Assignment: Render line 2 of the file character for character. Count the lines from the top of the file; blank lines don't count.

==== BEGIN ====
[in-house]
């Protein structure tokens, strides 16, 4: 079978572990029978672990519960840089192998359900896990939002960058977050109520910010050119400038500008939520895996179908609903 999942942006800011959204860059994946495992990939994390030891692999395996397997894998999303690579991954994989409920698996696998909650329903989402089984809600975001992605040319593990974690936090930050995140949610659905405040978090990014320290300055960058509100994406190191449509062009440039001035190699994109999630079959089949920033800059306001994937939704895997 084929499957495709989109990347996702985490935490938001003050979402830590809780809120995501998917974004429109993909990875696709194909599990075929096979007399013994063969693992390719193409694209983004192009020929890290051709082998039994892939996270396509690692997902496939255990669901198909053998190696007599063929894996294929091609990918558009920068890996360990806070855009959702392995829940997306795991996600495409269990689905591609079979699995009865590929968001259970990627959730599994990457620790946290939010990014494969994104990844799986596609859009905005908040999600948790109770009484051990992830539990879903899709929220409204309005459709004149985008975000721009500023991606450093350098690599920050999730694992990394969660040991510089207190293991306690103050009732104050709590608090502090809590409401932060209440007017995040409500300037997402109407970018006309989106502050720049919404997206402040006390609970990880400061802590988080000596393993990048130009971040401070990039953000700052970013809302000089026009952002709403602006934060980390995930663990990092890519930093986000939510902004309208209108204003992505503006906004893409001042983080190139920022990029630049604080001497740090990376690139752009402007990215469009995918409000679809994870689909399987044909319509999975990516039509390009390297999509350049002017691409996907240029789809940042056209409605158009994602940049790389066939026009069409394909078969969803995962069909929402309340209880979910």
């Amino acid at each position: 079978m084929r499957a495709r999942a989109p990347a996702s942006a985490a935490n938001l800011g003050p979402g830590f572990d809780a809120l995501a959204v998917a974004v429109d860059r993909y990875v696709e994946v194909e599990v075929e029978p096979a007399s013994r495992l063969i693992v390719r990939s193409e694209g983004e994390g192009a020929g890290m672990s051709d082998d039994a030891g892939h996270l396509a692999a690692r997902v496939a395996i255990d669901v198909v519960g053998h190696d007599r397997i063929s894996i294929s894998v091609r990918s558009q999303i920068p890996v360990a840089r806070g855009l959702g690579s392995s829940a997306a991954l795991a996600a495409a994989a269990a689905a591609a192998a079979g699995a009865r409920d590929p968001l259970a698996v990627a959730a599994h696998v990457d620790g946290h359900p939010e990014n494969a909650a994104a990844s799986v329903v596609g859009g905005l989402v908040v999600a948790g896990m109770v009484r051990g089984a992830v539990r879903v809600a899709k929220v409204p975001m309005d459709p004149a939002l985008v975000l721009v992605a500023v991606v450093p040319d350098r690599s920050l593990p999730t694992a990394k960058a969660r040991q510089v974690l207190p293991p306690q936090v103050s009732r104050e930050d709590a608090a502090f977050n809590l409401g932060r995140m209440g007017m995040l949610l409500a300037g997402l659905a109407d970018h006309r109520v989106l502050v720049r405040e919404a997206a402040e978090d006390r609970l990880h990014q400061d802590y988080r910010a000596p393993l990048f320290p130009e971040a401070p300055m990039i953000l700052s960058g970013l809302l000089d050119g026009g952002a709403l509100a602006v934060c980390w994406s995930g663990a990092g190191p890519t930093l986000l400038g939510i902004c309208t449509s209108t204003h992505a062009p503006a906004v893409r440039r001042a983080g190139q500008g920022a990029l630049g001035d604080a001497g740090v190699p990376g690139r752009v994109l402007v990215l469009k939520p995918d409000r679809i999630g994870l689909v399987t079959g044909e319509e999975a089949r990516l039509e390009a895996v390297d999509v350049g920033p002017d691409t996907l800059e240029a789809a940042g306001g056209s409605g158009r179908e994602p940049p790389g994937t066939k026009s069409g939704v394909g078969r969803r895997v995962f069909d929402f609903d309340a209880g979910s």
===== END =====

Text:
């Protein structure tokens, strides 16, 4: 079978572990029978672990519960840089192998359900896990939002960058977050109520910010050119400038500008939520895996179908609903 999942942006800011959204860059994946495992990939994390030891692999395996397997894998999303690579991954994989409920698996696998909650329903989402089984809600975001992605040319593990974690936090930050995140949610659905405040978090990014320290300055960058509100994406190191449509062009440039001035190699994109999630079959089949920033800059306001994937939704895997 084929499957495709989109990347996702985490935490938001003050979402830590809780809120995501998917974004429109993909990875696709194909599990075929096979007399013994063969693992390719193409694209983004192009020929890290051709082998039994892939996270396509690692997902496939255990669901198909053998190696007599063929894996294929091609990918558009920068890996360990806070855009959702392995829940997306795991996600495409269990689905591609079979699995009865590929968001259970990627959730599994990457620790946290939010990014494969994104990844799986596609859009905005908040999600948790109770009484051990992830539990879903899709929220409204309005459709004149985008975000721009500023991606450093350098690599920050999730694992990394969660040991510089207190293991306690103050009732104050709590608090502090809590409401932060209440007017995040409500300037997402109407970018006309989106502050720049919404997206402040006390609970990880400061802590988080000596393993990048130009971040401070990039953000700052970013809302000089026009952002709403602006934060980390995930663990990092890519930093986000939510902004309208209108204003992505503006906004893409001042983080190139920022990029630049604080001497740090990376690139752009402007990215469009995918409000679809994870689909399987044909319509999975990516039509390009390297999509350049002017691409996907240029789809940042056209409605158009994602940049790389066939026009069409394909078969969803995962069909929402309340209880979910």